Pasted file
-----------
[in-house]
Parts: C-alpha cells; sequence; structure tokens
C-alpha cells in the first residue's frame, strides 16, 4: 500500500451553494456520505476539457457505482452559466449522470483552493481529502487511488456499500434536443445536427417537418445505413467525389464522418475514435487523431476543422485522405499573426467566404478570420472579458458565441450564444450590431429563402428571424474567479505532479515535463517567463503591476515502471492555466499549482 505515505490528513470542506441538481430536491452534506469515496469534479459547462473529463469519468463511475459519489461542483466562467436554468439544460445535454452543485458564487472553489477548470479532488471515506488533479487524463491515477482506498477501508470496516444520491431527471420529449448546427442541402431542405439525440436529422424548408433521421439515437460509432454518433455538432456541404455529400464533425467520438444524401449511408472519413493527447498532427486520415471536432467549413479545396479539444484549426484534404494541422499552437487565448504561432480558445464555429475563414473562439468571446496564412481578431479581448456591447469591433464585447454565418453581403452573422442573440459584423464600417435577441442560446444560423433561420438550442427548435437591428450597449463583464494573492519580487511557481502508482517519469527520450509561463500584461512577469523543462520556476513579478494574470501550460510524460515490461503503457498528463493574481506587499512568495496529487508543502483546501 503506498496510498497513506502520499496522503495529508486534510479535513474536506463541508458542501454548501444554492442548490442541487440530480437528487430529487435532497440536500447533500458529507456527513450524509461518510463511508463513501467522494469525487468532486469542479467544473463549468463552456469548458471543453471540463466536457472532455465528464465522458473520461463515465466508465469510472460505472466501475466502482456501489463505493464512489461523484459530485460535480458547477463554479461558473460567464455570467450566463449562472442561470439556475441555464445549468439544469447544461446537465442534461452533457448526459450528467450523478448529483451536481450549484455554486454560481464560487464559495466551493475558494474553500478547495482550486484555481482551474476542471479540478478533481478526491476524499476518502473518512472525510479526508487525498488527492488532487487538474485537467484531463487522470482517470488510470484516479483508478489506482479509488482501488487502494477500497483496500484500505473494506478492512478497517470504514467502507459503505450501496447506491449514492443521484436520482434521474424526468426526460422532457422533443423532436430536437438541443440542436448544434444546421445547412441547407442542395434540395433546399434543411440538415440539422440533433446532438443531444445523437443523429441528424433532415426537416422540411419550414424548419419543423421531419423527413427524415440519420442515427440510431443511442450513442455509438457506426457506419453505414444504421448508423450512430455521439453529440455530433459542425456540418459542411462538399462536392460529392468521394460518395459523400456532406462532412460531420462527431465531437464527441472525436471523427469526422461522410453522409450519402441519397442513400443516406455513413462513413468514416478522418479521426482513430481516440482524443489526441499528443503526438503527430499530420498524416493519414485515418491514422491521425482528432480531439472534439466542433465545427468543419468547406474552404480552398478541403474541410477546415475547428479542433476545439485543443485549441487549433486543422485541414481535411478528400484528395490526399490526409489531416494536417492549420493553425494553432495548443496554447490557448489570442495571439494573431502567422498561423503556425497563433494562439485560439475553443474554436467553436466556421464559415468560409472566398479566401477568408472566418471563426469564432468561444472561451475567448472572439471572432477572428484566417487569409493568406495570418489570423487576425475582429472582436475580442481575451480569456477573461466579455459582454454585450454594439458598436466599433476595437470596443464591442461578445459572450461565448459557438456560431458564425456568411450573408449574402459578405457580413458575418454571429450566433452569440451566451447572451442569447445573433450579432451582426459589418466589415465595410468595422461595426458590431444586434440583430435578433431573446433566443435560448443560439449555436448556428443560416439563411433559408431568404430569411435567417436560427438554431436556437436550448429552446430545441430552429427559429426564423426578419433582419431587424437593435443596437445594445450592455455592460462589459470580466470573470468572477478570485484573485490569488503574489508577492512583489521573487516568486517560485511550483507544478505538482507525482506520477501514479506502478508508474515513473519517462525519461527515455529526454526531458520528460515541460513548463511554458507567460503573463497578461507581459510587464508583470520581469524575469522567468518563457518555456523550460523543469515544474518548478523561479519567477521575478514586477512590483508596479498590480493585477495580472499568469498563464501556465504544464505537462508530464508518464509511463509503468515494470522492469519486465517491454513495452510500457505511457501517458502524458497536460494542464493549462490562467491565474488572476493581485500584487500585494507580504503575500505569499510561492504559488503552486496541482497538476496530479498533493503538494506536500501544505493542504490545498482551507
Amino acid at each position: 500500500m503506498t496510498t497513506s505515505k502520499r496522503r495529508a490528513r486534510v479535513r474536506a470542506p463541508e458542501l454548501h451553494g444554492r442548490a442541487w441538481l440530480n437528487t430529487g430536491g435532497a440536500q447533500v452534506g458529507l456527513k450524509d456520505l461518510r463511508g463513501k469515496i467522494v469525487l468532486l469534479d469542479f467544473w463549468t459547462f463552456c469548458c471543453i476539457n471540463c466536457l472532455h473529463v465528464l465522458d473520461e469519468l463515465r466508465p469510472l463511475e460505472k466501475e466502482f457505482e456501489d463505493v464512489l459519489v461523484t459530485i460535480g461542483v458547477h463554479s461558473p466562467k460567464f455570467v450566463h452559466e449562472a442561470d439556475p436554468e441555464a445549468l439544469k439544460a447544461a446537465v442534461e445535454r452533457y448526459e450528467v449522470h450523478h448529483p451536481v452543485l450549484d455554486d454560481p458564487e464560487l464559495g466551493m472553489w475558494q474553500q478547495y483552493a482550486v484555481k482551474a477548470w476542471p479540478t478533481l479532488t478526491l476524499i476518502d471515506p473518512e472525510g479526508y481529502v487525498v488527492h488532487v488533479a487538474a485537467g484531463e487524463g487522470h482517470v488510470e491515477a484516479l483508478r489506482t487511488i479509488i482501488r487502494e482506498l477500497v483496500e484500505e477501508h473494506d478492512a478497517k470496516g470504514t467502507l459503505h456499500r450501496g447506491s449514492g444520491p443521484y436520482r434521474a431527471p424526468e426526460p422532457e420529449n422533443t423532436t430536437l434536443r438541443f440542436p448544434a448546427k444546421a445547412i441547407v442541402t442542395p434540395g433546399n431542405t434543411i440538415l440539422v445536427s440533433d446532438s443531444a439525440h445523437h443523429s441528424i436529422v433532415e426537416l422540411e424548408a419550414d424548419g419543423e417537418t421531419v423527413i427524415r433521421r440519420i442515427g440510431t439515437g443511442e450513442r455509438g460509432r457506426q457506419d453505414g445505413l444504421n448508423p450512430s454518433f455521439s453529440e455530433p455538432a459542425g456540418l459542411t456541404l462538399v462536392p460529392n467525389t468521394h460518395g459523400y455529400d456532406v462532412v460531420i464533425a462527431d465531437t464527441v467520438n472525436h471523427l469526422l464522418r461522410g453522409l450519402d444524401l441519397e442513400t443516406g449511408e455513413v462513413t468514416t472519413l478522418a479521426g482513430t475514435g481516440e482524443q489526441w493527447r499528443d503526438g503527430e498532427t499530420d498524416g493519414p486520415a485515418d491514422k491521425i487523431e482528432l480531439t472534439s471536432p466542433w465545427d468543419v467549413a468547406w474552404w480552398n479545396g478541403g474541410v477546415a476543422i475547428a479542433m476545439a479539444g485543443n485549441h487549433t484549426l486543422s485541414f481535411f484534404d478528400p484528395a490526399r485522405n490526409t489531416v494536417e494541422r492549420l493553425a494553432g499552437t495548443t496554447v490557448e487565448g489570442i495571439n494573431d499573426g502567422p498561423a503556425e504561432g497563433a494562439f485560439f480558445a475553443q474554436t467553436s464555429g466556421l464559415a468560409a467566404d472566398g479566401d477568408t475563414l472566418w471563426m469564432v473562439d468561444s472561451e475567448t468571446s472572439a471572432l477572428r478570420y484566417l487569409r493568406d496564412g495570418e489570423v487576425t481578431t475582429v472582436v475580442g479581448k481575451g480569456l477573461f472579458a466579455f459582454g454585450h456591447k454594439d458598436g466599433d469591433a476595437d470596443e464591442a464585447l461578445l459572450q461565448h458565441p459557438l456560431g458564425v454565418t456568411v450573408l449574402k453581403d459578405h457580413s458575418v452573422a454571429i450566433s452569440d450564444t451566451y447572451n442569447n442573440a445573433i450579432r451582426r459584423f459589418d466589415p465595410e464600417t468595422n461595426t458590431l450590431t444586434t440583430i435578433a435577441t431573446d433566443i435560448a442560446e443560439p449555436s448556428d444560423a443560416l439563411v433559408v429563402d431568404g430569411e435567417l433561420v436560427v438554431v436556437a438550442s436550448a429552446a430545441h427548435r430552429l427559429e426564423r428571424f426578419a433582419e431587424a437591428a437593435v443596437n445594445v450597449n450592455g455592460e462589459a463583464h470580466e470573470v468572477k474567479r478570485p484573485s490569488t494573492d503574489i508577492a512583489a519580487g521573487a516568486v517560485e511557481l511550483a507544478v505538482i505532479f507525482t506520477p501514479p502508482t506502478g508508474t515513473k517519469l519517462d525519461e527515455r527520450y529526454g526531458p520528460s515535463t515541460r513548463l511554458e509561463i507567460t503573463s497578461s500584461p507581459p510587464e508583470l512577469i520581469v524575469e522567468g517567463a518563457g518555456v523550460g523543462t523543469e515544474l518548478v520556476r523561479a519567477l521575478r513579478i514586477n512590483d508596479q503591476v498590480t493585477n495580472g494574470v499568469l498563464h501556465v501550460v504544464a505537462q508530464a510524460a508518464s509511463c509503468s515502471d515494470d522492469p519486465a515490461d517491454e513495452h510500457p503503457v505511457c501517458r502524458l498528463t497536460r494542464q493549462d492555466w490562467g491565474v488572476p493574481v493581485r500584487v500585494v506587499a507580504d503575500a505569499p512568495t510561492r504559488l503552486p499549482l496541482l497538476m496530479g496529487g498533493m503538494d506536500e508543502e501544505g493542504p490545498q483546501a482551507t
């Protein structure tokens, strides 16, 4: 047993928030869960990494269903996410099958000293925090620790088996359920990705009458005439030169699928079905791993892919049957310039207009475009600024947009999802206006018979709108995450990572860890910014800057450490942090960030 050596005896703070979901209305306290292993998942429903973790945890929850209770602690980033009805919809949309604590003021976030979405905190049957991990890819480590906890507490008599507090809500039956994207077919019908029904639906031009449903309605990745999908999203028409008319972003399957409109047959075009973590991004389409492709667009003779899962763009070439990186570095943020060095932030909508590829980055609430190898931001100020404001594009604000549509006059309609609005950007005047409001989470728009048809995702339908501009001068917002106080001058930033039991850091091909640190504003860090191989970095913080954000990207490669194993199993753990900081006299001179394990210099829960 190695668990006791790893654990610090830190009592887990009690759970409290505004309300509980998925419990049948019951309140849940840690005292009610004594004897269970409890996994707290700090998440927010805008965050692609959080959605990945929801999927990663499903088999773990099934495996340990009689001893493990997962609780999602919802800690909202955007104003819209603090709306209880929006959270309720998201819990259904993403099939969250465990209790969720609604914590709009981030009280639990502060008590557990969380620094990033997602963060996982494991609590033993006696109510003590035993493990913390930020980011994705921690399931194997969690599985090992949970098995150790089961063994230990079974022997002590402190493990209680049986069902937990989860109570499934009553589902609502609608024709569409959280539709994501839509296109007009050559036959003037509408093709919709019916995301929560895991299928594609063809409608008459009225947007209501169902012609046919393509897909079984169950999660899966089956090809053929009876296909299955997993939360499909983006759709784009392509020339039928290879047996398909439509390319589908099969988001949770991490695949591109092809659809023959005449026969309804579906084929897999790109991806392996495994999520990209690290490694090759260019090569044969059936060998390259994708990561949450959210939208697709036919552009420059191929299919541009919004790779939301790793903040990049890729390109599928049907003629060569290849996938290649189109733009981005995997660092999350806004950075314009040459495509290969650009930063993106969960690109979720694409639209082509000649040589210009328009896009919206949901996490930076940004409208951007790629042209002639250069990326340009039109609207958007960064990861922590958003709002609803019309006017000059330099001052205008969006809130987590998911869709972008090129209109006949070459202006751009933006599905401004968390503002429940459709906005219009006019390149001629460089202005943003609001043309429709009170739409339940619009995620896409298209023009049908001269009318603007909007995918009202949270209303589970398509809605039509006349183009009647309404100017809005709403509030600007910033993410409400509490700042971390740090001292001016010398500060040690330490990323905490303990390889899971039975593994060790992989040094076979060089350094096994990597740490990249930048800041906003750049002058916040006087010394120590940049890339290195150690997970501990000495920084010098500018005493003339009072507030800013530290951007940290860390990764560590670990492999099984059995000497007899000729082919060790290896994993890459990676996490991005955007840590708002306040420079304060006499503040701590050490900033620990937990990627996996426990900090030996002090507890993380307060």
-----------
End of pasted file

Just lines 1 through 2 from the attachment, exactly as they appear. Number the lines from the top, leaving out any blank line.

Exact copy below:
[in-house]
Parts: C-alpha cells; sequence; structure tokens